Stocks with a strong dividend history have become so desirable in investing that even Bill Gross, the “Bond King” head of PIMCO, is recommending equities such as Procter & Gamble (NYSE:PG) and The Southern Co. (NYSE:SO) for the income feature. For investors, traders and speculators seeking to profit from the income element of an equity, the SPDR S&P Dividend (NYSE:SDY) exchange-traded fund offers significant advantages over a single stock.
The SPDR S&P Dividend ETF tracks the S&P High Yield Dividend Aristocrats Index, comprised of the 50 highest-yielding dividend stocks that have increased payouts in each of the past 25 years. This includes companies of all sizes, as the emphasis on yield allows for many small-cap stocks to be included in the ETF. With more than $8 billion in assets, the SDY yields 3.2% and provided total returns of 9.8% in 2011.
Exchange-traded funds are ideal vehicles for speculators, traders and investors alike. Like a stock, an ETF has movement and pricing patterns. By the very nature of an ETF, the volatility is lower than the market as a whole — the SDY has a beta of 0.87 — but while not as volatile as the average stock, it does fluctuate. For the past 52 weeks, SDY’s price range has been $44.90 to $54.83. Speculators can buy and sell for profits based on mean reversion trading.
The dividend feature allows for capture-the-dividend trading. This can be very profitable and exposes an investor’s capital for only four very short periods a year when the security goes ex-dividend, as detailed in a previous article. Capture-the-dividend trading allows for the individual to have the “perfect trading day,” with all positions closed when the bell rings.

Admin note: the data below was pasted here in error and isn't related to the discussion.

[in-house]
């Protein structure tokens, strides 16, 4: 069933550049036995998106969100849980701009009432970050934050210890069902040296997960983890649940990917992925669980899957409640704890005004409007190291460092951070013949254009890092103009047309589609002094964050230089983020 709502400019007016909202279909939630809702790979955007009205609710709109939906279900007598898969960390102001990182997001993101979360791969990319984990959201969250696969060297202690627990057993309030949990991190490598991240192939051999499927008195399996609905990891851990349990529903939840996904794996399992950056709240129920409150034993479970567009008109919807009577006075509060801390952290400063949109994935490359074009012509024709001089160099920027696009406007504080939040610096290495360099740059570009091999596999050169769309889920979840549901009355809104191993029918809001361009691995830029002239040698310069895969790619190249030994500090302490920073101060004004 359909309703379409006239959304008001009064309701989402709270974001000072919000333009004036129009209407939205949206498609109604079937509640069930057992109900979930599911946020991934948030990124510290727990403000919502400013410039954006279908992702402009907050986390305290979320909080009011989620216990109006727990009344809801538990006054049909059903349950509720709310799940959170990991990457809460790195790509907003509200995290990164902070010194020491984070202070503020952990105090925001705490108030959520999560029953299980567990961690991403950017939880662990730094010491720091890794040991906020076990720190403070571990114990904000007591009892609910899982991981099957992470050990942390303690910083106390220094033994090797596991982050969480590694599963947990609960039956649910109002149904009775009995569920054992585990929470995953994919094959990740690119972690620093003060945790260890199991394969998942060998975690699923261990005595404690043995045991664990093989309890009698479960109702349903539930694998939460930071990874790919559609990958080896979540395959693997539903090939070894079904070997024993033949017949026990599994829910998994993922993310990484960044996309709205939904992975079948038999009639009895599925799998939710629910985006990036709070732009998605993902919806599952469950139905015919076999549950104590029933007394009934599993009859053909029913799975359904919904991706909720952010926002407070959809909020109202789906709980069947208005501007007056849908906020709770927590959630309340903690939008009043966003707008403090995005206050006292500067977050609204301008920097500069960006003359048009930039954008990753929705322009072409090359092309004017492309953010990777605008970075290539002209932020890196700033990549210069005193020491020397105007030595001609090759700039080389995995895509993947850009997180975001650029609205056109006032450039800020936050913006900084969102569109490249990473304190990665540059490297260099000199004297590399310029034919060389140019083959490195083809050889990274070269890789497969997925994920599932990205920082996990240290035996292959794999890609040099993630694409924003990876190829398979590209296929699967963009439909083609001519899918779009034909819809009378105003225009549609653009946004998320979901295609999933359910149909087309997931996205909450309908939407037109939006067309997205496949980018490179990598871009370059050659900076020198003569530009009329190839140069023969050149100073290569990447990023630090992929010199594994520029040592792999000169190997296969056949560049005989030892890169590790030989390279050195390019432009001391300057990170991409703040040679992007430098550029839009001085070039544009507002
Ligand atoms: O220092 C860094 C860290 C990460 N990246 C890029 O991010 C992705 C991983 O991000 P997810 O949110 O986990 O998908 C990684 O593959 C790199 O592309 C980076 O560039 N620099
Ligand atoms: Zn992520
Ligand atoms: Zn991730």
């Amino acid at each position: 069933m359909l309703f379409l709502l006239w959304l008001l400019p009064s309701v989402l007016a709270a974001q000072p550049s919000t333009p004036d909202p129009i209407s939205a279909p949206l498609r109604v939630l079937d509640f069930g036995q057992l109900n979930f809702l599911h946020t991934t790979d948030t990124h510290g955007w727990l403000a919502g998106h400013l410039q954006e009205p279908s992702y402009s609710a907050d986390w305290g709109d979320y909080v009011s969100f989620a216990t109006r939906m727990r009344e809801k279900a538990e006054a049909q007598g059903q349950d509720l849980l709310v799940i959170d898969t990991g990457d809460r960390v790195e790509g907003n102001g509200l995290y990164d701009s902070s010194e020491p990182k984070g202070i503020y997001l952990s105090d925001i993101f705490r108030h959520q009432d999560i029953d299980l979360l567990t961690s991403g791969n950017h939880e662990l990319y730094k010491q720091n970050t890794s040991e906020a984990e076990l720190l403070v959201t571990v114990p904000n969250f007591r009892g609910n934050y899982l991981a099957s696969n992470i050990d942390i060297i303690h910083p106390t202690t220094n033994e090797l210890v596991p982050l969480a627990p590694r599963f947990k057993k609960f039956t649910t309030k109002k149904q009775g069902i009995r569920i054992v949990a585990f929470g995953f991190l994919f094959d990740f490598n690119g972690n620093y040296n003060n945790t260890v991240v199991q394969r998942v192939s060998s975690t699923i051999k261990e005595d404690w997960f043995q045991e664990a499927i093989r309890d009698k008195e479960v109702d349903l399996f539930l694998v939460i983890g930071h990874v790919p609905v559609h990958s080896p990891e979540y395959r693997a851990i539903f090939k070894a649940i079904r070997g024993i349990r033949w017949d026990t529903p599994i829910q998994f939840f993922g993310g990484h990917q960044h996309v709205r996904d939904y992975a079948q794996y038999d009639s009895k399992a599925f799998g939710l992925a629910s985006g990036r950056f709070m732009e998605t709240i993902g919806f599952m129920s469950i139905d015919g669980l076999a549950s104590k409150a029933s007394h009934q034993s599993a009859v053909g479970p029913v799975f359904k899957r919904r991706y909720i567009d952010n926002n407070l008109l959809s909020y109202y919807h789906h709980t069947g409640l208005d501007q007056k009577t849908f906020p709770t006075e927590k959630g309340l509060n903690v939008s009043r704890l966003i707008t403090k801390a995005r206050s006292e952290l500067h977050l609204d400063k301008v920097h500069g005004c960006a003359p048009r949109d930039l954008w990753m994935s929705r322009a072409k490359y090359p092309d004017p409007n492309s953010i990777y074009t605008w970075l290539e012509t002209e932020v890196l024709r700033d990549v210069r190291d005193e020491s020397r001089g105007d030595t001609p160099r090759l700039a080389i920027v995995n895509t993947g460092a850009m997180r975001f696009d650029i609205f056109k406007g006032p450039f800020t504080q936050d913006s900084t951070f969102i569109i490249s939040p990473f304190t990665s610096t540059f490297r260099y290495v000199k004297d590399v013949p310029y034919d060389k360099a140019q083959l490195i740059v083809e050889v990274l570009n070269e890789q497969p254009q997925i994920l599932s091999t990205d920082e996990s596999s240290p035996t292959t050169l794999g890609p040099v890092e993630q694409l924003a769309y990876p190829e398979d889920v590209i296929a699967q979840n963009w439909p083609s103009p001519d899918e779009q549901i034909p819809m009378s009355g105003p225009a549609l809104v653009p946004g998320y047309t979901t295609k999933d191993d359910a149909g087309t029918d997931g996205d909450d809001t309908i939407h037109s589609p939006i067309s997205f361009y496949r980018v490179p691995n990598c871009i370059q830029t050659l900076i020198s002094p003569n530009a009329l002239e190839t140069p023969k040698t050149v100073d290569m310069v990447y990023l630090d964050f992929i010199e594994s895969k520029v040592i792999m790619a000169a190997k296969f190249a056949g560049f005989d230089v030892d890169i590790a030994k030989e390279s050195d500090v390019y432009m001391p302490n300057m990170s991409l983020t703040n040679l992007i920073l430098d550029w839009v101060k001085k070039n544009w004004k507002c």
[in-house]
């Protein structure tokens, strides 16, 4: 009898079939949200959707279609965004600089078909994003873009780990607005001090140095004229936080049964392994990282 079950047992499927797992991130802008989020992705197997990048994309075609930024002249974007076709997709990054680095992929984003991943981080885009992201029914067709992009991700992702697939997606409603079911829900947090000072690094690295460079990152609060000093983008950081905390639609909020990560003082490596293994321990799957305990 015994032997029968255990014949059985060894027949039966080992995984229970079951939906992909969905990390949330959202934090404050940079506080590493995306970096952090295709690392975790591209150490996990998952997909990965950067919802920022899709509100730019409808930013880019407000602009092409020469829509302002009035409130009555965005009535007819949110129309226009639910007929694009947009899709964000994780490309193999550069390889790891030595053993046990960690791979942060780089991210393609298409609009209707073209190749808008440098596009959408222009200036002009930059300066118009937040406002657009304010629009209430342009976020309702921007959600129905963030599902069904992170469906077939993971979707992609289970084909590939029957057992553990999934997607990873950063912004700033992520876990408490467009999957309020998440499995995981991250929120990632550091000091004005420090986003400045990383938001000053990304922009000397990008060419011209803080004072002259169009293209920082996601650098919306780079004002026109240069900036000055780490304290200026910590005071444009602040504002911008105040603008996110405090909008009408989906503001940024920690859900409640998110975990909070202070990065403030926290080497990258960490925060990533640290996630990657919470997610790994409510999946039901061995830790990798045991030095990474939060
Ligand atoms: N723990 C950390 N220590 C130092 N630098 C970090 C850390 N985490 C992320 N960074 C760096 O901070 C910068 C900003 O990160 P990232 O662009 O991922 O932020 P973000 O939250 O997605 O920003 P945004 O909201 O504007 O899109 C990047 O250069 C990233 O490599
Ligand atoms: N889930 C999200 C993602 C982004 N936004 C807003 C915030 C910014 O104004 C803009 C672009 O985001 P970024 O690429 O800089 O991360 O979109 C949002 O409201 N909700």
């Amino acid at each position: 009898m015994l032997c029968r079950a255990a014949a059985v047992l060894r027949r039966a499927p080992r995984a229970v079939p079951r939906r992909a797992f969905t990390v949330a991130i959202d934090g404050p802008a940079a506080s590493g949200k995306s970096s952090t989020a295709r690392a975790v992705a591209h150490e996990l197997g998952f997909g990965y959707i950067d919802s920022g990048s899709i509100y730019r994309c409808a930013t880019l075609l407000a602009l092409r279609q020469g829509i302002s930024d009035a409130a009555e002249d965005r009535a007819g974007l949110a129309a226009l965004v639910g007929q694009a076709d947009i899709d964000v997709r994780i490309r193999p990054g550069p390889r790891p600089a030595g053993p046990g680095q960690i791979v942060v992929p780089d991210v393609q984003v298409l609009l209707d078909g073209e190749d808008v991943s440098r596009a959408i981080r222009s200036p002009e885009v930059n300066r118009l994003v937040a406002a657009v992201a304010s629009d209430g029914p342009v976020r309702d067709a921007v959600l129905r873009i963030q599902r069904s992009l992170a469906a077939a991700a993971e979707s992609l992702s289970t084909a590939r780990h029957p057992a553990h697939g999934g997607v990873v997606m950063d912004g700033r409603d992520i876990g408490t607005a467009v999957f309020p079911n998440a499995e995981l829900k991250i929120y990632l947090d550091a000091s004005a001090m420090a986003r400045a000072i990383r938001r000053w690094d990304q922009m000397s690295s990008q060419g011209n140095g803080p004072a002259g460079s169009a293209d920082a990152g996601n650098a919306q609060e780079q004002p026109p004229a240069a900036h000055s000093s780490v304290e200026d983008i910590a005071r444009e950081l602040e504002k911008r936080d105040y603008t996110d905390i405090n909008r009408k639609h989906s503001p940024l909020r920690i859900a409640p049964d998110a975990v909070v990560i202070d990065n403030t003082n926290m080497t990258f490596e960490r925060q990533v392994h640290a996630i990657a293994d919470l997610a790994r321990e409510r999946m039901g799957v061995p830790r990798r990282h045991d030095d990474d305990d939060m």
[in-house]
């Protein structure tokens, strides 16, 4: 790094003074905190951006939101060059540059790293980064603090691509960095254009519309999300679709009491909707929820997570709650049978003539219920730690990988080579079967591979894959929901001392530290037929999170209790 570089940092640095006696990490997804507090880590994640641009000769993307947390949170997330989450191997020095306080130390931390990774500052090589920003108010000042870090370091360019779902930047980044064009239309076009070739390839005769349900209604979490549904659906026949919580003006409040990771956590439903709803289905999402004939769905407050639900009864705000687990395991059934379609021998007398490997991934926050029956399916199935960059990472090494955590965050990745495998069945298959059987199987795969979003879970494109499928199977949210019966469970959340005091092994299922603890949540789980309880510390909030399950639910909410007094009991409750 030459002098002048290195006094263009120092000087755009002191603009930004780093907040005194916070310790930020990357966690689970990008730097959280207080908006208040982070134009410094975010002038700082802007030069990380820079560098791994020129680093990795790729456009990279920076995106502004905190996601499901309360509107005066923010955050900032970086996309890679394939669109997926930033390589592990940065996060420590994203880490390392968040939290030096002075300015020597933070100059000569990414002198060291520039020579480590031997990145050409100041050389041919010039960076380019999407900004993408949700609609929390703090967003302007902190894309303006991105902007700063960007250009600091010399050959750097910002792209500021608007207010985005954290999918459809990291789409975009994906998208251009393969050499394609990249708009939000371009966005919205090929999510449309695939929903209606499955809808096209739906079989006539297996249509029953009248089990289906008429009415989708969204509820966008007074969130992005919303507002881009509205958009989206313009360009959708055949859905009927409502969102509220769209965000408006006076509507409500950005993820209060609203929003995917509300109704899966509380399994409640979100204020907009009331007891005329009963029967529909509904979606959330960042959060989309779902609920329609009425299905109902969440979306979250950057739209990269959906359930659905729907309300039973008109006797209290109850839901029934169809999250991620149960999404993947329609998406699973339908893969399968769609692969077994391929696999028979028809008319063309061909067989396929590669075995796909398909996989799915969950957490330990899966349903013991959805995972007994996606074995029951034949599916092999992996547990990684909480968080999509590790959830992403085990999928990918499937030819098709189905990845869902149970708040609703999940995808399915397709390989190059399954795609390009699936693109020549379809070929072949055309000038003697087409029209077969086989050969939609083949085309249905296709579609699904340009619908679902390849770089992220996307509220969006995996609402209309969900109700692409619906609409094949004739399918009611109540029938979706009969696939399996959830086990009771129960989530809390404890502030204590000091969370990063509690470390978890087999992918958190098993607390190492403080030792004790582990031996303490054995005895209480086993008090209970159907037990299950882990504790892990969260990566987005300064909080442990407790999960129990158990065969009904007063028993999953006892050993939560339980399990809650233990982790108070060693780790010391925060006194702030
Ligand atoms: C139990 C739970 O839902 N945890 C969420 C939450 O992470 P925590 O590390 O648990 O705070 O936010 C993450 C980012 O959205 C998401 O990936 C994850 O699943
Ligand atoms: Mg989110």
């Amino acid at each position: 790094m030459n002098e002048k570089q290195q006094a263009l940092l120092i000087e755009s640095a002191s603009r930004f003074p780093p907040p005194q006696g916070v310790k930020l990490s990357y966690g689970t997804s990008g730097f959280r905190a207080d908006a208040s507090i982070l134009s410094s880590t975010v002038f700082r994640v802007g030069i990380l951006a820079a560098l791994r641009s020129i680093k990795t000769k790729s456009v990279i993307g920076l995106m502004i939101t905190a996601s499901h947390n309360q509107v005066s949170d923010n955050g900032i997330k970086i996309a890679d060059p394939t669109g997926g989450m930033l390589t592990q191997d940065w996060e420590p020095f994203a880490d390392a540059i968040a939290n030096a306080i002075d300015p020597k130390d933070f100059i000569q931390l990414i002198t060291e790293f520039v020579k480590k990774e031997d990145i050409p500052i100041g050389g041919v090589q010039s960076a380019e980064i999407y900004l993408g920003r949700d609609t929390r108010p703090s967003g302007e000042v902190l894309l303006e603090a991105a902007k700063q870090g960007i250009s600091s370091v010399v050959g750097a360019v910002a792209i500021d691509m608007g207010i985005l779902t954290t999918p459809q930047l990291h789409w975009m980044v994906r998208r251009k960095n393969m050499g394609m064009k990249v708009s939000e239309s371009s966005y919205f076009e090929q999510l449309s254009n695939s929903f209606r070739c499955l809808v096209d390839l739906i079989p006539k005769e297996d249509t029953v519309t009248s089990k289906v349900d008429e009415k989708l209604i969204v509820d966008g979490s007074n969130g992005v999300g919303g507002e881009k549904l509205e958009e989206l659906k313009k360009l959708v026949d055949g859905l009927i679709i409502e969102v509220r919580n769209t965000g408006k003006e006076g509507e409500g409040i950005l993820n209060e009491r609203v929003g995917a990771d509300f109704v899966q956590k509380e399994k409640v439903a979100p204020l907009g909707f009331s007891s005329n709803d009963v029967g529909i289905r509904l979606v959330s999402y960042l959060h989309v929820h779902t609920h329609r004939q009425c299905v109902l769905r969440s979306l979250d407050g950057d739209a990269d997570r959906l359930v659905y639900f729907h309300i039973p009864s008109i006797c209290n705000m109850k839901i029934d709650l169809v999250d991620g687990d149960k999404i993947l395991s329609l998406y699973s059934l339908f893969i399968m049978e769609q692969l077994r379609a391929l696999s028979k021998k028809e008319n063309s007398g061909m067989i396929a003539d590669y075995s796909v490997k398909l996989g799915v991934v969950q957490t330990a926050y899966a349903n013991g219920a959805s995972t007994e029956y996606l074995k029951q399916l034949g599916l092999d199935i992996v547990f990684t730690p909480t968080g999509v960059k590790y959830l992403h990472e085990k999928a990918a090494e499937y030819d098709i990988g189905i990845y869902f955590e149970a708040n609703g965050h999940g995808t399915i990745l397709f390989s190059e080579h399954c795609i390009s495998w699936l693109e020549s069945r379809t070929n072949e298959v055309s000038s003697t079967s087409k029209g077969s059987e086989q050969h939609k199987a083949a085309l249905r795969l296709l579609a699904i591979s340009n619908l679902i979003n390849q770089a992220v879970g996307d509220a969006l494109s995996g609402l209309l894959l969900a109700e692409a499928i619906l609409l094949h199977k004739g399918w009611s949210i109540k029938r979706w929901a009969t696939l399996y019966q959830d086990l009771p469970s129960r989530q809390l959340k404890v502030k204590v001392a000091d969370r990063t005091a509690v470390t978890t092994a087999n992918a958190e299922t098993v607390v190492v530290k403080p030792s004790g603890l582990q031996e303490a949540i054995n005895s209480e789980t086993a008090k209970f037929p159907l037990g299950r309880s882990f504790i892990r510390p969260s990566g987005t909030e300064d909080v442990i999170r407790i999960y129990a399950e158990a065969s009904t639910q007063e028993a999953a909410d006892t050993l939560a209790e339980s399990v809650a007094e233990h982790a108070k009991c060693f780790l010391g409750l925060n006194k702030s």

For investors, the price movements of the SDY should be monitored to buy at the most desirable level. If a certain income yield is the target, then patiently wait for the dips. At the low for the past 52 weeks, SDY’s dividend yield would have been around 4%. The average yield for an S&P 500 is around 2%. And the investor would enjoy not only twice the return of the S&P average, but greater diversity than owning just a single stock — and at a much lower cost than trying to buy and sell 50 different equities to replicate SDY’s holdings.
As of this writing, Jonathan Yates did not hold a position in any of the aforementioned securities.